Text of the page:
When Warner Brothers bought the film rights to Edna Ferber's Giant, director George Stevens sent a scout to find the essential Texas. Ferber had set her novel on the famous King Ranch, which is in South Texas near Corpus Christi, but the filmmakers located a spot which they felt embodied the myth of Texas more exactly. Giant was filmed, to a large extent, in the great Trans-Peco outback of Texas near Marfa.
Bringing Them All Back Home
As one with more than a casual interest in the refugee program in Southeast Texas,
Original productions are so seldom seen in the theater these days that if a group regularly schedules one a season it is cause for rejoicing. So when the Dallas Theater Center sponsored not a single play but three days' worth of these creative orphans, as they did at their Playmarket 76 in May, it was a downright jamboree.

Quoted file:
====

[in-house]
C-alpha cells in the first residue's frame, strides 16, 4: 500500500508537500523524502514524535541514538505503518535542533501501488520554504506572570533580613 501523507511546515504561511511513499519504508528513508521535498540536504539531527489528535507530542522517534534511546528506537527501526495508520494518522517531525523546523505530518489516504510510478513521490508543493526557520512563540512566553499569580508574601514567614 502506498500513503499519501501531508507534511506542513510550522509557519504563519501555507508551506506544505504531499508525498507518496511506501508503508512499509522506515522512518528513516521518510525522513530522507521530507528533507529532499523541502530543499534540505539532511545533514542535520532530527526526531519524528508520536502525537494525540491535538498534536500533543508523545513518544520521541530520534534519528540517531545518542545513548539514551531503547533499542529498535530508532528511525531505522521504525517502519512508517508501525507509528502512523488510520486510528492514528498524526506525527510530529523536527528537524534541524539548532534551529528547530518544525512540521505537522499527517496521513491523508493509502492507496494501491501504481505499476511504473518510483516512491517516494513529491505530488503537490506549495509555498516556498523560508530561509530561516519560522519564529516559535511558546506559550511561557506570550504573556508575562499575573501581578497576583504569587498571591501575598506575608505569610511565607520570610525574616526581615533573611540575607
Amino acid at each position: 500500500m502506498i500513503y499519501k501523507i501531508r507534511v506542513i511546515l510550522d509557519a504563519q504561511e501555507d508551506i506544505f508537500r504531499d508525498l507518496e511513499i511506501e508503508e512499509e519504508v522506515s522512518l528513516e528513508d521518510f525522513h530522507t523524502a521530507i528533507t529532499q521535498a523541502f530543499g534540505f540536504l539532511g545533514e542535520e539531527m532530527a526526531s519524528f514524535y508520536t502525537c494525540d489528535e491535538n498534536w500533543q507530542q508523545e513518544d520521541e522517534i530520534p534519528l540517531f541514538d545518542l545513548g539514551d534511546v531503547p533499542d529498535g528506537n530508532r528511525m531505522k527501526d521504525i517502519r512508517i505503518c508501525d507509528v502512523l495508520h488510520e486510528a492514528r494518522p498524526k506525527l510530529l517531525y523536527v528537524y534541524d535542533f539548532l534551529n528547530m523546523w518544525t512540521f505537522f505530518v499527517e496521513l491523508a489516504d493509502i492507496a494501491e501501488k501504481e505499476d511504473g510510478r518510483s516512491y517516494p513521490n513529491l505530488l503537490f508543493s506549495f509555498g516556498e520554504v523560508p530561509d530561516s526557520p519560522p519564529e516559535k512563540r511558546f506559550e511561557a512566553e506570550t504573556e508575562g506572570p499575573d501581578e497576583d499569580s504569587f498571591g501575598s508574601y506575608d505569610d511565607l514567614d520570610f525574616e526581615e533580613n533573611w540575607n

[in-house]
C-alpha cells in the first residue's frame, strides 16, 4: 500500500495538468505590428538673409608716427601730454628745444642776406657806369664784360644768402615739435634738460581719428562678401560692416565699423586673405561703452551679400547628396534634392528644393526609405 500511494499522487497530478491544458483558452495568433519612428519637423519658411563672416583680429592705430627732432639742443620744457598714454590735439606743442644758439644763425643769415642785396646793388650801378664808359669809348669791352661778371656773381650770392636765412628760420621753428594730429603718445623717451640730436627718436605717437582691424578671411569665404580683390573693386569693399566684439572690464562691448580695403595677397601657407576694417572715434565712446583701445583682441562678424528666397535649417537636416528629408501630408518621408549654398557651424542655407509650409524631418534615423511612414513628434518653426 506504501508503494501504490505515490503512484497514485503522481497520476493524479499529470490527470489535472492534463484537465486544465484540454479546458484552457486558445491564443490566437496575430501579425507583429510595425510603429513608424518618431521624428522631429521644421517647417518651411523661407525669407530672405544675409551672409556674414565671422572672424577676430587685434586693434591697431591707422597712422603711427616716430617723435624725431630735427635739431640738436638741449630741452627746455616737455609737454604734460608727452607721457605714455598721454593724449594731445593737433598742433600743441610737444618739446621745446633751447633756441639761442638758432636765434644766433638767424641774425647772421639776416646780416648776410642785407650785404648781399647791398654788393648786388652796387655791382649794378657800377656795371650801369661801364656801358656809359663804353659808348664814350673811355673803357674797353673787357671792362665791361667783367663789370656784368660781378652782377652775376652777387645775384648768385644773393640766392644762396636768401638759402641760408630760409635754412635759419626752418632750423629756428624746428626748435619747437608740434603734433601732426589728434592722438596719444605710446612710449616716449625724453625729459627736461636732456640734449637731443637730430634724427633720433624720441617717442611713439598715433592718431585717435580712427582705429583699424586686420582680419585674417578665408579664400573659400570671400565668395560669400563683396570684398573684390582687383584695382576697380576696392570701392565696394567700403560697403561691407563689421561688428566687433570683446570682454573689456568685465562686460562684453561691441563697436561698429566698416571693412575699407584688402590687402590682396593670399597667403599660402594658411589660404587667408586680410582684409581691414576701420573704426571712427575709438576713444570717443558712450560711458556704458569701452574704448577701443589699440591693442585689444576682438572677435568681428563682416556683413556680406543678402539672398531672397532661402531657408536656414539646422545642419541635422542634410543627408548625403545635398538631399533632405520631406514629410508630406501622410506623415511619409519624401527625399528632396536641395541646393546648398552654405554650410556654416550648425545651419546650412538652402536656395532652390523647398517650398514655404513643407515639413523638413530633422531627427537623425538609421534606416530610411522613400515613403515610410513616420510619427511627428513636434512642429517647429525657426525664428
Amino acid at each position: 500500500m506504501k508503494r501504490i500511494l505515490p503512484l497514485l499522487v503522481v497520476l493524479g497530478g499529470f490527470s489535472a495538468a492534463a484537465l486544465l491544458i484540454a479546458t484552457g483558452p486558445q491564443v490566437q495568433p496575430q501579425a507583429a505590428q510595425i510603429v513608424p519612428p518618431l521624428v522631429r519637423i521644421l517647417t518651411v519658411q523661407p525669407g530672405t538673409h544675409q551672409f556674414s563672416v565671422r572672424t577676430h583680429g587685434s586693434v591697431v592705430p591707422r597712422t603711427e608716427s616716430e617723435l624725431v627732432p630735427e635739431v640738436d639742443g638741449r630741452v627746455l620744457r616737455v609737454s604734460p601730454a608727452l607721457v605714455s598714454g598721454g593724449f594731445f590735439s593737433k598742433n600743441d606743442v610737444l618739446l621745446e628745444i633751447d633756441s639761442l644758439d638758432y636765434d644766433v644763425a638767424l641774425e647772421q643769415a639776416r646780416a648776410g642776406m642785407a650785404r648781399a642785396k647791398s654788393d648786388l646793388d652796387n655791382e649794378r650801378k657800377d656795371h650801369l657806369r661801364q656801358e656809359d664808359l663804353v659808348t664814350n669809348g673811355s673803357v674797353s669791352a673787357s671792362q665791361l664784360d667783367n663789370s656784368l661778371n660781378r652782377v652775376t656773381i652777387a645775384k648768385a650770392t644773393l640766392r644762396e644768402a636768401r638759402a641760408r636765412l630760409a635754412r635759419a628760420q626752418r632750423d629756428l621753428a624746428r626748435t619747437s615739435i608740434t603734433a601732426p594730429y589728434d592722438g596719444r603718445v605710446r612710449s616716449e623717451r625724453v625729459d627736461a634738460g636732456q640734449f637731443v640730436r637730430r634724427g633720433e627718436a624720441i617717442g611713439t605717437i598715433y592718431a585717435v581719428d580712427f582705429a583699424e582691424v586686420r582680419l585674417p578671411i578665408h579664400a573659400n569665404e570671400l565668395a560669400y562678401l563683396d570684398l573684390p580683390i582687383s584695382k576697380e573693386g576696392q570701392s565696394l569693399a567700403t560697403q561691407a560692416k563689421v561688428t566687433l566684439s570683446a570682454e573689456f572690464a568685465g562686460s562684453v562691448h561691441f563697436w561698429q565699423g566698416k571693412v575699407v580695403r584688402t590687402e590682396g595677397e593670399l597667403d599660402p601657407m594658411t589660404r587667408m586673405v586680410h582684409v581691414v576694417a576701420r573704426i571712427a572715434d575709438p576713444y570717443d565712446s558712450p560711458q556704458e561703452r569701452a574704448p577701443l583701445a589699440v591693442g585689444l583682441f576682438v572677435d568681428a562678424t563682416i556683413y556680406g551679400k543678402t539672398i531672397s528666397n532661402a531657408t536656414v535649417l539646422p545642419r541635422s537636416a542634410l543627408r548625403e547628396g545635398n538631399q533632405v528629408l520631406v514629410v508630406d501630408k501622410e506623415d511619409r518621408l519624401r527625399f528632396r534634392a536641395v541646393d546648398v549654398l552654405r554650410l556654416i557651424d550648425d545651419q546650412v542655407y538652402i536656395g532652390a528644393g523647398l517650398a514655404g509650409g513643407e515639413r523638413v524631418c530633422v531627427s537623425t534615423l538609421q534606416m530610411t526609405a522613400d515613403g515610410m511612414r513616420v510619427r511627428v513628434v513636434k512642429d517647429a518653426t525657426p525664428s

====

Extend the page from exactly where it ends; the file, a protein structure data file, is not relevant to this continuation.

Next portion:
Hollywood tends to have its dogs for when the kids are out of school and, yes, the drive-ins are a fine place to sell your second-rate wares when the audience's attention is hopefully elsewhere. And it's a fact of life that when you open your clunkers in three hundred theaters at once, there's a good chance you'll see black ink before the smartass critics in New York have time to poison the boondocks.
Late one afternoon in early June, a chain-smoking, dark-haired man in his mid-forties idly watched an Austin convenience store cashier violate the law. Not until the man got home did he discover that the cashier had illegally charged him sales tax on his sack of groceries—on the milk, onions, and bread; on every single item, in fact, all of which happened to be exempt under the Texas sales tax law.